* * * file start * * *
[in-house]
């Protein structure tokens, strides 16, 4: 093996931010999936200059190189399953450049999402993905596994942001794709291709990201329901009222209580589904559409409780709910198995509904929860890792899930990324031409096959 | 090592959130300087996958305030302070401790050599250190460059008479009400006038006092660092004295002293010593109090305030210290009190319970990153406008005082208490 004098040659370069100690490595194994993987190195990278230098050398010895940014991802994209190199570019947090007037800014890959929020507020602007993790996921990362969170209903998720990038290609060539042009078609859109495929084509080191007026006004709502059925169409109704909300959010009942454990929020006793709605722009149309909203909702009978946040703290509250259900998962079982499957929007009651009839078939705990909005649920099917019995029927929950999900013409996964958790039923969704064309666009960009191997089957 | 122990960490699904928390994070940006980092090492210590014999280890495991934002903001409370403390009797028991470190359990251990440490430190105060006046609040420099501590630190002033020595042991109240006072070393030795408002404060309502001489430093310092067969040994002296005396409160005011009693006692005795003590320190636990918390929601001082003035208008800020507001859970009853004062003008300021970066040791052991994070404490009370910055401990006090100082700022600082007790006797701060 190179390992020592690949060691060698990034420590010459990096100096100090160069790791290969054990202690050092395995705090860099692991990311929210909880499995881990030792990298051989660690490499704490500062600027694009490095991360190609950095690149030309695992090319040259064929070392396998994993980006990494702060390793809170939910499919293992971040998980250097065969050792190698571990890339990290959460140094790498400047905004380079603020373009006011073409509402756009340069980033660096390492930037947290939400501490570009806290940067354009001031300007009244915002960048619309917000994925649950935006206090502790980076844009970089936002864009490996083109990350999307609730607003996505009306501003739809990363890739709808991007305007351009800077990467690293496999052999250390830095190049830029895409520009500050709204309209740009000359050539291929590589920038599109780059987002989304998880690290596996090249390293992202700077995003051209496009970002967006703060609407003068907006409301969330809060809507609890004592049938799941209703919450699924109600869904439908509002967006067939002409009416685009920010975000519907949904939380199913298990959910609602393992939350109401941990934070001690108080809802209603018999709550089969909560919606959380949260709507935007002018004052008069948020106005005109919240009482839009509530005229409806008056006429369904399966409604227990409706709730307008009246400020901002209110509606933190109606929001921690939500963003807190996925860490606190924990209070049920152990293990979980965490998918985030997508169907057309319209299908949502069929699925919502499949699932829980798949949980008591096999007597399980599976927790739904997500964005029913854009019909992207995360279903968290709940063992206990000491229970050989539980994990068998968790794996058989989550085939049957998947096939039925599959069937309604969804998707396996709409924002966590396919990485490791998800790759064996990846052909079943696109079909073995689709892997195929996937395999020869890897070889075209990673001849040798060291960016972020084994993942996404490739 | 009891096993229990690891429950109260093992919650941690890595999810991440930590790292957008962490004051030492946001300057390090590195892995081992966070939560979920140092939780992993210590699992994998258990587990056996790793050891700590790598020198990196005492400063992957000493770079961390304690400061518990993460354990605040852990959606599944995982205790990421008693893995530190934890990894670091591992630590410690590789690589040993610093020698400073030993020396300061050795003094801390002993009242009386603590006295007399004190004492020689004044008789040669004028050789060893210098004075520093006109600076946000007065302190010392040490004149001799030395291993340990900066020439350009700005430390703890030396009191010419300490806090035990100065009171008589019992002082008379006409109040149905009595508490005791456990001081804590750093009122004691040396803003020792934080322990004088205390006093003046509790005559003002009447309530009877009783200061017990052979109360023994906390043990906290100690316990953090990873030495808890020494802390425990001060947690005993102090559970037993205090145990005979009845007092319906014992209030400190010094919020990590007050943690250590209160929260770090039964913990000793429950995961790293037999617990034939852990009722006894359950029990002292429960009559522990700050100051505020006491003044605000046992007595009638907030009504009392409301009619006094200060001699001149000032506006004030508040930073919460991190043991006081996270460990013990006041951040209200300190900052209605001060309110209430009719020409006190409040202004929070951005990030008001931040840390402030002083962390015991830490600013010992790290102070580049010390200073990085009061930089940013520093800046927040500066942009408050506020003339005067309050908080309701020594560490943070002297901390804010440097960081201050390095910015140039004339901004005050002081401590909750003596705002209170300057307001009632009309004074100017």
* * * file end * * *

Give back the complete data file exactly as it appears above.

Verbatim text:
[in-house]
């Protein structure tokens, strides 16, 4: 093996931010999936200059190189399953450049999402993905596994942001794709291709990201329901009222209580589904559409409780709910198995509904929860890792899930990324031409096959 | 090592959130300087996958305030302070401790050599250190460059008479009400006038006092660092004295002293010593109090305030210290009190319970990153406008005082208490 004098040659370069100690490595194994993987190195990278230098050398010895940014991802994209190199570019947090007037800014890959929020507020602007993790996921990362969170209903998720990038290609060539042009078609859109495929084509080191007026006004709502059925169409109704909300959010009942454990929020006793709605722009149309909203909702009978946040703290509250259900998962079982499957929007009651009839078939705990909005649920099917019995029927929950999900013409996964958790039923969704064309666009960009191997089957 | 122990960490699904928390994070940006980092090492210590014999280890495991934002903001409370403390009797028991470190359990251990440490430190105060006046609040420099501590630190002033020595042991109240006072070393030795408002404060309502001489430093310092067969040994002296005396409160005011009693006692005795003590320190636990918390929601001082003035208008800020507001859970009853004062003008300021970066040791052991994070404490009370910055401990006090100082700022600082007790006797701060 190179390992020592690949060691060698990034420590010459990096100096100090160069790791290969054990202690050092395995705090860099692991990311929210909880499995881990030792990298051989660690490499704490500062600027694009490095991360190609950095690149030309695992090319040259064929070392396998994993980006990494702060390793809170939910499919293992971040998980250097065969050792190698571990890339990290959460140094790498400047905004380079603020373009006011073409509402756009340069980033660096390492930037947290939400501490570009806290940067354009001031300007009244915002960048619309917000994925649950935006206090502790980076844009970089936002864009490996083109990350999307609730607003996505009306501003739809990363890739709808991007305007351009800077990467690293496999052999250390830095190049830029895409520009500050709204309209740009000359050539291929590589920038599109780059987002989304998880690290596996090249390293992202700077995003051209496009970002967006703060609407003068907006409301969330809060809507609890004592049938799941209703919450699924109600869904439908509002967006067939002409009416685009920010975000519907949904939380199913298990959910609602393992939350109401941990934070001690108080809802209603018999709550089969909560919606959380949260709507935007002018004052008069948020106005005109919240009482839009509530005229409806008056006429369904399966409604227990409706709730307008009246400020901002209110509606933190109606929001921690939500963003807190996925860490606190924990209070049920152990293990979980965490998918985030997508169907057309319209299908949502069929699925919502499949699932829980798949949980008591096999007597399980599976927790739904997500964005029913854009019909992207995360279903968290709940063992206990000491229970050989539980994990068998968790794996058989989550085939049957998947096939039925599959069937309604969804998707396996709409924002966590396919990485490791998800790759064996990846052909079943696109079909073995689709892997195929996937395999020869890897070889075209990673001849040798060291960016972020084994993942996404490739 | 009891096993229990690891429950109260093992919650941690890595999810991440930590790292957008962490004051030492946001300057390090590195892995081992966070939560979920140092939780992993210590699992994998258990587990056996790793050891700590790598020198990196005492400063992957000493770079961390304690400061518990993460354990605040852990959606599944995982205790990421008693893995530190934890990894670091591992630590410690590789690589040993610093020698400073030993020396300061050795003094801390002993009242009386603590006295007399004190004492020689004044008789040669004028050789060893210098004075520093006109600076946000007065302190010392040490004149001799030395291993340990900066020439350009700005430390703890030396009191010419300490806090035990100065009171008589019992002082008379006409109040149905009595508490005791456990001081804590750093009122004691040396803003020792934080322990004088205390006093003046509790005559003002009447309530009877009783200061017990052979109360023994906390043990906290100690316990953090990873030495808890020494802390425990001060947690005993102090559970037993205090145990005979009845007092319906014992209030400190010094919020990590007050943690250590209160929260770090039964913990000793429950995961790293037999617990034939852990009722006894359950029990002292429960009559522990700050100051505020006491003044605000046992007595009638907030009504009392409301009619006094200060001699001149000032506006004030508040930073919460991190043991006081996270460990013990006041951040209200300190900052209605001060309110209430009719020409006190409040202004929070951005990030008001931040840390402030002083962390015991830490600013010992790290102070580049010390200073990085009061930089940013520093800046927040500066942009408050506020003339005067309050908080309701020594560490943070002297901390804010440097960081201050390095910015140039004339901004005050002081401590909750003596705002209170300057307001009632009309004074100017």